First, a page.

Tuesday, Sept. 4, 2007 | Animal rights activist Rod Coronado spent most of the late 1990s in federal prison, serving a 57-month sentence for burning down a fur farm laboratory on the campus of Michigan State University.

In 2003, four years after his release from prison, Coronado made a controversial speech to a group of activists in San Diego. After the speech, according to court documents, a member of the audience asked Coronado how he built the incendiary device he used to destroy the fur farm in Michigan.

The answer Coronado gave could be about to send him back to federal prison. If federal prosecutors have their way, Coronado could end up spending more time in prison for talking about the Michigan State arson than he did for committing the arson itself.

In his answer, Coronado described how he built the Molotov cocktail-type device he used for the Michigan arson. Almost three years after he made the speech, he was charged under a seldom-used federal statute that prohibits individuals from teaching or demonstrating the making or use of an explosive device with the intent that passing on the information will lead to further crimes.

The case, which comes to trial in federal court in San Diego next week, is the latest phase of a three-year effort by federal prosecutors and investigators to bring charges in relation to a massive arson in University City that caused $50 million of damage and occurred the same day as Coronado’s speech.

A banner found at the scene of the arson read “If you build it, we will burn it — The ELFs are mad.” ELF is an acronym for the Earth Liberation Front, an extremist environmental group; Coronado was once the group’s spokesman.

In 2005, two local animal rights activists, Danae Kelley and David Agranoff, were jailed for several months for refusing to testify before a federal grand jury investigating the arson. Those activists were later freed and the grand jury has yet to bring any charges.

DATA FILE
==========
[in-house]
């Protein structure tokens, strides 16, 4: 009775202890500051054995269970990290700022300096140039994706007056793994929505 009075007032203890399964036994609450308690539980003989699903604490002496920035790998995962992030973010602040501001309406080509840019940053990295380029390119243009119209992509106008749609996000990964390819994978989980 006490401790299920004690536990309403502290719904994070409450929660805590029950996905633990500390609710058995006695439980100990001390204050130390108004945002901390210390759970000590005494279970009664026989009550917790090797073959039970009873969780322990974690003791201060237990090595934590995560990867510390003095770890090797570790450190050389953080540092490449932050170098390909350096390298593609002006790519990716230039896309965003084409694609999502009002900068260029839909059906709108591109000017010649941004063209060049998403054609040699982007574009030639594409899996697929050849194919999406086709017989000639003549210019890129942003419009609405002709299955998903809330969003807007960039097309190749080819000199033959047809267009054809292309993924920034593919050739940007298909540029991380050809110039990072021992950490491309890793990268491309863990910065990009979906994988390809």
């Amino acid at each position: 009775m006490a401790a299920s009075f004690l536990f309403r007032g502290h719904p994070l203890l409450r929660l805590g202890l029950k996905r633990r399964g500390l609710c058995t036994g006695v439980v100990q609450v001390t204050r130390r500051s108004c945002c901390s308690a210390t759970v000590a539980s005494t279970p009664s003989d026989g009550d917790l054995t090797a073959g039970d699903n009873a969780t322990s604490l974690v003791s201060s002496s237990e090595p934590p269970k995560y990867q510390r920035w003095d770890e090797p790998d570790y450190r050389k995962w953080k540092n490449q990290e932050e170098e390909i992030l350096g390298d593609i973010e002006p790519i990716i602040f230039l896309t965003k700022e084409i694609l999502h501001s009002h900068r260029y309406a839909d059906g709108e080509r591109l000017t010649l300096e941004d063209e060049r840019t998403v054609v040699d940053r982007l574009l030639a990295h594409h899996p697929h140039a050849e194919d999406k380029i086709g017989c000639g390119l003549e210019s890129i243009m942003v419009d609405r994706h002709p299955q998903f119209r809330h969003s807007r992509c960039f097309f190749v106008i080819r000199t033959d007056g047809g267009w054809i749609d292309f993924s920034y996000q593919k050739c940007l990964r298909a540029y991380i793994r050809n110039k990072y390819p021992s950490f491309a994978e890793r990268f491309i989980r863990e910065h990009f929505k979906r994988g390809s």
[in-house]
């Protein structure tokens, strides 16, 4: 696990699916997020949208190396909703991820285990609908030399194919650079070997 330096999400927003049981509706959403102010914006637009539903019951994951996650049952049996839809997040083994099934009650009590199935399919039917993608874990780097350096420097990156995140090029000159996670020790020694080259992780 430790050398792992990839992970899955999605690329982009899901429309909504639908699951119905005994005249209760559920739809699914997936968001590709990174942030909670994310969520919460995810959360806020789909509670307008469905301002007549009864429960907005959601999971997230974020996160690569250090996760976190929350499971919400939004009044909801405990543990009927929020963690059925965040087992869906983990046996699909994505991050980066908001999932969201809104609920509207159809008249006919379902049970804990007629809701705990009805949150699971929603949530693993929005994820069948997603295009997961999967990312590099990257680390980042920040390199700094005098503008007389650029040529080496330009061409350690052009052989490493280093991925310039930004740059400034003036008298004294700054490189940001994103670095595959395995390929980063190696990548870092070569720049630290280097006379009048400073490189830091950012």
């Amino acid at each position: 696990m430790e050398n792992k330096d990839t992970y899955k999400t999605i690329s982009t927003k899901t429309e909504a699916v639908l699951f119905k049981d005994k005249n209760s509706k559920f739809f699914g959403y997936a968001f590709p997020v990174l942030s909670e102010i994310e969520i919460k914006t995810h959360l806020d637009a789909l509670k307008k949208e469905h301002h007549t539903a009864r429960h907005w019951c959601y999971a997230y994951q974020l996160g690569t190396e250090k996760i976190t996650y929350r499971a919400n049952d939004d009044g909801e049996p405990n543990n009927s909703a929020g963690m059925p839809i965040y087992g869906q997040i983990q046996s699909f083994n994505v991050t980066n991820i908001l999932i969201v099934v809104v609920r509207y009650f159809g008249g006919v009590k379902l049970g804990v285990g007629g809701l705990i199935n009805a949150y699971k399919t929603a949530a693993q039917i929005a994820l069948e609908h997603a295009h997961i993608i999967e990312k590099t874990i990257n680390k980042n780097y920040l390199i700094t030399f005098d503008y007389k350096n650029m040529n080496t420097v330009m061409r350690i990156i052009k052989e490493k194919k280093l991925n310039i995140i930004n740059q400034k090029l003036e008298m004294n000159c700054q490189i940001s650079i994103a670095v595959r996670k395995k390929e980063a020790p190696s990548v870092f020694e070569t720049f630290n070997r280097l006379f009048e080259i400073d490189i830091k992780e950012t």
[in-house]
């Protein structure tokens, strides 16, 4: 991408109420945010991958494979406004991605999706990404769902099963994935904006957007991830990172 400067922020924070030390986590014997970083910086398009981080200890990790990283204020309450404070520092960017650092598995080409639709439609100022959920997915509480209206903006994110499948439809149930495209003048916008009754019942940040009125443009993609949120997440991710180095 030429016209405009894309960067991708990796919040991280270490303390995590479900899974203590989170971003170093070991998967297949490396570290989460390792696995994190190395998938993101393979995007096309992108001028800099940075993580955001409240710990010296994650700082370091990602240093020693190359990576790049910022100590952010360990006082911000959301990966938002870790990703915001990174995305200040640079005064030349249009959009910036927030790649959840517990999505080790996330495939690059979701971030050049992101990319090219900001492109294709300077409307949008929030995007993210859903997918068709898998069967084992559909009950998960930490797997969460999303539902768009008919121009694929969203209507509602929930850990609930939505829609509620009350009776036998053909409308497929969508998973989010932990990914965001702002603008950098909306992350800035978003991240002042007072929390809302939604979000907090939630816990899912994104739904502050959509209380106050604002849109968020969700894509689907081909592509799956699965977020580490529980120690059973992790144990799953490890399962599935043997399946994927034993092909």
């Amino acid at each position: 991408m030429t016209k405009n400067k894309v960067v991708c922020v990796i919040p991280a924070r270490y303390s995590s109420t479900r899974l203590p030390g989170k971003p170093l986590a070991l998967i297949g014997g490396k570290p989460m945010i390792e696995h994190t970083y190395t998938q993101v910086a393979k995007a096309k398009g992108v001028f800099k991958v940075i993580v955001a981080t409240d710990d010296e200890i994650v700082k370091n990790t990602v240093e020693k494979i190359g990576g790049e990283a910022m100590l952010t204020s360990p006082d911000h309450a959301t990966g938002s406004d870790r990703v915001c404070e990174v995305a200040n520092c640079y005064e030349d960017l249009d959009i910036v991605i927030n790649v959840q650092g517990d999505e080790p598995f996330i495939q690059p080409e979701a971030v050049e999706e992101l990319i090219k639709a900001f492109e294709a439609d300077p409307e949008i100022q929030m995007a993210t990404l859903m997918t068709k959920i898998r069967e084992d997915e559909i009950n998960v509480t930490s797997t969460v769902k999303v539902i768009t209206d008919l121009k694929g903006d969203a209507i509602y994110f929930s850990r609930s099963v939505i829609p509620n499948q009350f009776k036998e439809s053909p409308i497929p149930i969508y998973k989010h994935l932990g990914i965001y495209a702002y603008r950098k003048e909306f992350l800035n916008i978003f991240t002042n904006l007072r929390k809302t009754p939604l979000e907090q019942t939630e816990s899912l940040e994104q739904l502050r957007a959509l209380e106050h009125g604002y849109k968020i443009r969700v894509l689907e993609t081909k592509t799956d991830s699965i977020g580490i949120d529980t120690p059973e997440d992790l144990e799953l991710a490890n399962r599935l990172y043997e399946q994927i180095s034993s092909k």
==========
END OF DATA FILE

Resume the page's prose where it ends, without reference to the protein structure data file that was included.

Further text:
Coronado, who lives in Tucson, was in San Diego for a pre-trial hearing Friday. He said the charges that have been brought against him are a last-gasp effort by the government to justify several years of fruitless investigation of the arson.

“In lieu of capturing the responsible parties for the University City arson, the government is trying to silence someone who has given some breath to a movement they want to hurt,” Coronado said outside the court.

Federal prosecutors would not comment on the ongoing case.

The government’s case will essentially hinge on Coronado’s intent when he made the speech. Undercover investigators were at the speech and recorded it, but according to court documents, the investigator’s recorder cut out before the question and answer section of the lecture began. Therefore, exactly what was said about the Michigan State arson, and how Coronado said it, is in dispute.

Under a strict reading of the statute Coronado has been charged under, prosecutors must prove that when Coronado described how he made the incendiary device he intended his audience to go out and use that information to commit crime, said Gerald Singleton, one of Coronado’s attorneys.

But Singleton said he will ask the judge to instruct the jury to take a more narrow approach to the statute in Coronado’s case.

That approach is based on a 1969 Supreme Court decision, Brandenburg v. Ohio.

In Brandenburg, the court ruled that the government could only punish inflammatory speech if it was “directed to inciting and likely to incite imminent lawless action.” If the judge instructs the jury to follow this case, Singleton said, the jury would have to agree that Coronado intended to incite immediate lawless action from the group that gathered to hear him speak that night in Hillcrest.

Coronado said that group consisted mainly of middle-aged animal rights activists and young punk rockers — hardly the sort of crowd to go out and immediately start burning things down, he said.

Singleton said the narrower interpretation of the statute makes sense considering the fact that the information his client passed on to the crowd can be found easily and quickly online. A Google search for “How to make a Molotov cocktail” garnered 6,880 results in 0.37 seconds, including a page from the online encyclopedia Wikipedia that includes diagrams showing the making of a Molotov cocktail.

Singleton will have some help in winning over the judge and jury in the shape of J. Tony Serra, a battle-hardened veteran of civil rights law who once defended members of the Black Panthers.

Serra will be examining some of the witnesses and will be making the closing statement in Coronado’s trial, Singleton said.

The trial begins Sept. 10.

Please contact Will Carless directly with your thoughts, ideas, personal stories or tips. Or send a letter to the editor.

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